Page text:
Despite being such a traditional place, Beijing is also full of some pretty unique things as well. And by “unique” I also mean pretty damn weird.
Imagine walking down the street, in a relatively touristy rebuilt old part of the city. A man walks by, wearing sea-foam green pajamas. In front of him, walks the fattest corgi you’ve ever seen. The man carries a long stick, which he uses to gently slap the corgi’s butt to direct it where he wants it to go.
In another side of town, you emerge into the light after a long subway ride. You see a man walking down the street with a bird perched on his forearm. It’s a fairly large bird, maybe related to a crow or something, with black feathers, white striped wings, and a long tail. He notices you see the bird, and then picks it up and plops in on your girlfriend’s shoulder. You think he wants money, but he just laughs as you take a picture, picks up his bird, and walks on like it’s just a normal Tuesday.
You can see these things and more on the streets of Beijing.
Aside from people wandering around with their various animals, Beijing is also home to some of China’s hippest music scenes. The city is known for its (literally) underground post-punk and metal bars. There’re also some pretty out there new-wavey electronic acts from Beijing as well. The hipsters in Shanghai all get excited when the Beijing bands come to town.
Regrettably, I still haven’t had a chance to check out any live music in Beijing. That’s just because I’m getting old and I don’t like to stay up so late anymore, though.
Of course, life in Beijing isn’t just friendly people, ancient architecture, and black-jeaned indie rock scenes. There are without a doubt some bad things about China’s capital, that you should keep in mind before you visit.
First of all: the streets suck. I don’t mean the traffic or the crazy drivers. I mean that Beijing is really, really, not very walkable.
The city blocks are freaking huge. You’ll go and look at your map and say “hey, that’s not too far, it’s only two blocks away” and then it takes you an hour to walk there because each city block is two miles long. Okay, not really. But it feels that way.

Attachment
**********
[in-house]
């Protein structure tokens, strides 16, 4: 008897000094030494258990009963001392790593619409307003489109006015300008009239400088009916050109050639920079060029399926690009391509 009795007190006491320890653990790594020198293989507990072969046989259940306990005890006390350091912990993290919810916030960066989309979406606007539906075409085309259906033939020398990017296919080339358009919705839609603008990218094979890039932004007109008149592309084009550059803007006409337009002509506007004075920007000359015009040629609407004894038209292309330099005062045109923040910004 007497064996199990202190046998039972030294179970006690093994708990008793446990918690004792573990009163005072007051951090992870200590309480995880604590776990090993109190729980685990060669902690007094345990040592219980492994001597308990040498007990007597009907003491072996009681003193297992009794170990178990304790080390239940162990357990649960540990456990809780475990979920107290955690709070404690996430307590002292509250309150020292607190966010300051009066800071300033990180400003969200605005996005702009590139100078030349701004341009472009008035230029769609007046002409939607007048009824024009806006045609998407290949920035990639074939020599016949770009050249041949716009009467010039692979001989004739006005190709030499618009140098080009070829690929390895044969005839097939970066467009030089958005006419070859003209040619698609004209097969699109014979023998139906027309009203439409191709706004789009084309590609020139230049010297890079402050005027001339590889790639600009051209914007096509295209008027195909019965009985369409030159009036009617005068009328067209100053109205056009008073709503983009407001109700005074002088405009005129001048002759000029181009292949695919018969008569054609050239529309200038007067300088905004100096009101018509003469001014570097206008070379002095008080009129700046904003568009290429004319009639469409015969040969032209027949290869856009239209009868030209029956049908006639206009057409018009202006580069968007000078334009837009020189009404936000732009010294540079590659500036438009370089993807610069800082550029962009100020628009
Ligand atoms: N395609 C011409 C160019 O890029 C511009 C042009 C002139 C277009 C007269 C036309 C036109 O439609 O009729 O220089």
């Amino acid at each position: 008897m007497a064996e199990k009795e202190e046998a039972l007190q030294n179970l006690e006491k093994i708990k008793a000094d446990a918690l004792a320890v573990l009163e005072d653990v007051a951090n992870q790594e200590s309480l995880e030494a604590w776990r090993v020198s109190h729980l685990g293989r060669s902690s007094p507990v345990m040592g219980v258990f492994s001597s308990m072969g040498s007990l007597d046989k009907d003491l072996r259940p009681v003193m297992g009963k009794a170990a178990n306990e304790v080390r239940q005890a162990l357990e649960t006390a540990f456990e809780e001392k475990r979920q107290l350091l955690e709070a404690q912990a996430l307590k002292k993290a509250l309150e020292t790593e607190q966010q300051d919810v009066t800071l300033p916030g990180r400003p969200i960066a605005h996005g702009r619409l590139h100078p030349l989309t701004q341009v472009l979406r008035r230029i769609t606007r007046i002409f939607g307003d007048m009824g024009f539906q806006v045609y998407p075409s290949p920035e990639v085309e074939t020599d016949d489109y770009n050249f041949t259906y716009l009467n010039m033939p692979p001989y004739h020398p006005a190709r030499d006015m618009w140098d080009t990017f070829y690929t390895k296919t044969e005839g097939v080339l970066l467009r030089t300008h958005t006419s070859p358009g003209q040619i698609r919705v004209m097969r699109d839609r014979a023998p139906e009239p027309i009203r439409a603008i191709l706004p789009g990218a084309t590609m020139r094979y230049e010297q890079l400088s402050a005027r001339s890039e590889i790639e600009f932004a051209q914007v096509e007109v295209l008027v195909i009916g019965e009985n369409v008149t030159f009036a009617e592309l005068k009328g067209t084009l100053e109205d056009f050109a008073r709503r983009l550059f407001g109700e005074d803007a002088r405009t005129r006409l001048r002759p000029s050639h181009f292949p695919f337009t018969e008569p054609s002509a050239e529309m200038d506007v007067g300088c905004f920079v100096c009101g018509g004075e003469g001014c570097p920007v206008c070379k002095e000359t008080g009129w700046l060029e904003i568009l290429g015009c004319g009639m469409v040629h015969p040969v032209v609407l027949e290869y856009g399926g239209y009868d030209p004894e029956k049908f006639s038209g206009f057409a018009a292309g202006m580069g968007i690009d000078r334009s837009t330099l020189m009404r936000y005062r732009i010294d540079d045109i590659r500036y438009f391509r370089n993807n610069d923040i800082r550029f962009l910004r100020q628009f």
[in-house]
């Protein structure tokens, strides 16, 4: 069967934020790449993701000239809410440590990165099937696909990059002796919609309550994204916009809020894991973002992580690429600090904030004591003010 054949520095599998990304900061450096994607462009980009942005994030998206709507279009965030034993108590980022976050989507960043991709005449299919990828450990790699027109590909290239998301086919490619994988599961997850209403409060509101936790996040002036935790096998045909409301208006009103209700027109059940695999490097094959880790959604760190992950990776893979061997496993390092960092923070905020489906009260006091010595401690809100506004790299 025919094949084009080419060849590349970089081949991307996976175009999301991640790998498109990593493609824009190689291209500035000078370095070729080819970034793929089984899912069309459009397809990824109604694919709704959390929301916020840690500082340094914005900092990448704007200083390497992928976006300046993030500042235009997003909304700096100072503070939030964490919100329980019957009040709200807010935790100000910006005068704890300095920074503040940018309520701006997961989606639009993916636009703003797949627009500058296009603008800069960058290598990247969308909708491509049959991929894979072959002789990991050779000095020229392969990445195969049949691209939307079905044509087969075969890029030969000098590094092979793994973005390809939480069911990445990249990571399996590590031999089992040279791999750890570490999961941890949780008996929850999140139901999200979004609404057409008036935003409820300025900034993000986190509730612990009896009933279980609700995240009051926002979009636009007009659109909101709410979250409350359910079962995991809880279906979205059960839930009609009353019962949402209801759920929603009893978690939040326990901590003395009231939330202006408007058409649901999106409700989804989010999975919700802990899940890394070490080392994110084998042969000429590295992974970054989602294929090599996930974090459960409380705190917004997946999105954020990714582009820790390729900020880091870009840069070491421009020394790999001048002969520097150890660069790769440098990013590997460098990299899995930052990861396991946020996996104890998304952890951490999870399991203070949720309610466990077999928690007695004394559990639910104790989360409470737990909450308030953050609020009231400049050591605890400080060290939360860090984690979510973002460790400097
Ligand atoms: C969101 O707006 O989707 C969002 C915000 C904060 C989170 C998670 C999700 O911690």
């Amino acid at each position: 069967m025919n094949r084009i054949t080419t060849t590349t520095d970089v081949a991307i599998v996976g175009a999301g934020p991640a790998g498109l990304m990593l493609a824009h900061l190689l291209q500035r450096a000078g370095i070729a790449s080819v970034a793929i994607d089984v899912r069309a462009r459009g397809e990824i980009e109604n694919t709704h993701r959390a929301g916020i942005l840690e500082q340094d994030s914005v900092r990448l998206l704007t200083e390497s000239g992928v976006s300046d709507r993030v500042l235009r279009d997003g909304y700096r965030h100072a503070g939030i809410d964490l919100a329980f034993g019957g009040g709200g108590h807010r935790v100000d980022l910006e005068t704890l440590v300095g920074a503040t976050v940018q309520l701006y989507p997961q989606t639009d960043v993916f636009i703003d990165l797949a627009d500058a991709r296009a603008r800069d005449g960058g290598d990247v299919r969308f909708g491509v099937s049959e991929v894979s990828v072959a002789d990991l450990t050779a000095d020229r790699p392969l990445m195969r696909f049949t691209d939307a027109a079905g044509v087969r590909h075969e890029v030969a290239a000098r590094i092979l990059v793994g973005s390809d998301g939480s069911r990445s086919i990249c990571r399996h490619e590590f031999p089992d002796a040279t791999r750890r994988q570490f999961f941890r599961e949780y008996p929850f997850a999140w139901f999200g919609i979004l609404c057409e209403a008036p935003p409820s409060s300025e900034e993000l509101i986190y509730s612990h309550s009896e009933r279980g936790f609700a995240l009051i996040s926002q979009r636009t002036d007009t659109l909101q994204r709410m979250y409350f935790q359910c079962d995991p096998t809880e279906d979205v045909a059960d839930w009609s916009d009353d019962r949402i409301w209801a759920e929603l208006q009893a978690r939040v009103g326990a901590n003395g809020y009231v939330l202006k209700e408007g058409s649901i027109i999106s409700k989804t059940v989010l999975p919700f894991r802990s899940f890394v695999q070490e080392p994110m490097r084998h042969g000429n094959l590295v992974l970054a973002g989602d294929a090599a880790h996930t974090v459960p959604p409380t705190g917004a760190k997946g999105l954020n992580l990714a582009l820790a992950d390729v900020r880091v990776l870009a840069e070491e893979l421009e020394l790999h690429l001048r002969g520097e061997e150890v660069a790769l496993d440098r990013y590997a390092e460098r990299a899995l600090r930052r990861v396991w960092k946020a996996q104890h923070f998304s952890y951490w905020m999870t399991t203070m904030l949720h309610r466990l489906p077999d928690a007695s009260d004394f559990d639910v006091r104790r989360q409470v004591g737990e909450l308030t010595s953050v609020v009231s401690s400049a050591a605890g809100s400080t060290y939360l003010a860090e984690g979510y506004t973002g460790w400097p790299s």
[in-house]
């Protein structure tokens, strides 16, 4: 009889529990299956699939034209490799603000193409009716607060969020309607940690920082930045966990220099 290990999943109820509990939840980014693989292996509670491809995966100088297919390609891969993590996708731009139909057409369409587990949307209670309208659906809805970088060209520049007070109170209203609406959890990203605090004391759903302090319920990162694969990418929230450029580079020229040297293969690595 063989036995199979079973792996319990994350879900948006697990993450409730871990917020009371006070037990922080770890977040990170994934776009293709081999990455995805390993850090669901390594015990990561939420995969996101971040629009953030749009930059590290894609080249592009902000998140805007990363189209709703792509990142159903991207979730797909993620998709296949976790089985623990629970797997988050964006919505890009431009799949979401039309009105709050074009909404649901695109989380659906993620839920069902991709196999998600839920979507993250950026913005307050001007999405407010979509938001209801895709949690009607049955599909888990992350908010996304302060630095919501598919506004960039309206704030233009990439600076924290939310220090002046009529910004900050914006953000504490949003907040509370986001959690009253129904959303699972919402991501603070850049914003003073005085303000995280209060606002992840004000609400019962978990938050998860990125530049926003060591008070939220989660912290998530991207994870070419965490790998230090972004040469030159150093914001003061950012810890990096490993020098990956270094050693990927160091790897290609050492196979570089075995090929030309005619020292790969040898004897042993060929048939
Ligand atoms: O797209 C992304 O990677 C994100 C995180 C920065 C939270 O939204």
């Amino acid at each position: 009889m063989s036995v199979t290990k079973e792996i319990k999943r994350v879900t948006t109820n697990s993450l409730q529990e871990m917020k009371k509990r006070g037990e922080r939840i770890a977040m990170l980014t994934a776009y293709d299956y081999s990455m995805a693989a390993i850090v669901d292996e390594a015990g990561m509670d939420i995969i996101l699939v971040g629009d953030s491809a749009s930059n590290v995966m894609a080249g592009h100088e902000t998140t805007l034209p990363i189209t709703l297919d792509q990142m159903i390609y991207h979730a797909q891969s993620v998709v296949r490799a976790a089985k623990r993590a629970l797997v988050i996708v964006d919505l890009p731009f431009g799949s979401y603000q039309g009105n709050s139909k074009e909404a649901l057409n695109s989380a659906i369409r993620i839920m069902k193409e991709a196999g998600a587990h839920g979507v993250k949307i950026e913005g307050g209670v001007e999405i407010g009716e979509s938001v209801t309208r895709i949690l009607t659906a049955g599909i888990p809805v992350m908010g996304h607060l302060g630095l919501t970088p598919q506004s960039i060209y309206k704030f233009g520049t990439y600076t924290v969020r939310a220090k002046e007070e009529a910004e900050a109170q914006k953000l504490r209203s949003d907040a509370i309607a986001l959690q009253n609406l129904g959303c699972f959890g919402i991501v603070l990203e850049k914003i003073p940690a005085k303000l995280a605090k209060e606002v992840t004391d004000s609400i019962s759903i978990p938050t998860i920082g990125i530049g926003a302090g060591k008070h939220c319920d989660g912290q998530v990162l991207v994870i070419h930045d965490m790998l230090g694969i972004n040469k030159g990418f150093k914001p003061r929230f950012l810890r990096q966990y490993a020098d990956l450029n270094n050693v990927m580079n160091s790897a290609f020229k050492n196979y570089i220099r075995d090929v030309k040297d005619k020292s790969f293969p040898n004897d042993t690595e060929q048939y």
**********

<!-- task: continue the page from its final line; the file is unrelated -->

The city is sprawled out worse than Los Angeles and Phoenix put together. The subways are okay but nowhere as comfortable and efficient as Shanghai’s or even New York’s. So, generally, if you go to Beijing, you’ll find yourself using taxis or Didi (China’s version of Uber/Lyft.)
The second bad thing about Beijing definitely surprised me: the food isn’t very good.
Now, when I say that Beijing’s food isn’t very good, I don’t mean the duck. Beijing roast duck (or Peking duck for you British imperialists out there) is absolutely amazing, and something that everybody should try at least once in their life.
The rest of the food… meh.
We had noodles, dumplings, and a few other things. Honestly, the best dishes we ate in Beijing (aside from the duck) were ones that came from other provinces. There were some fantastic Xi’an and Xinjiang joints, with deliciously spicy food and live chickens running around the tables on the outdoor patio.
But, Beijing food itself? Just very bland and not flavorful.
Beijing, it’s cool.
The other major problem with Beijing is that the more you explore, the more you realize how much more you haven’t explored yet. We were there for six days this summer, and it still wasn’t nearly enough time to see everything. I’ve only scratched the surface of Beijing’s many quirks and mysteries.
The city encapsulates all the contradictions and organized chaos that makes modern China such an interesting place. On the surface, it can be a little unimpressive, but once you dig a little deeper, you’ll find a place unlike any other city in China or the world.
If you’ve never been to Beijing, you should definitely put it on your list of places to go. If you have been there, come back and give it another look.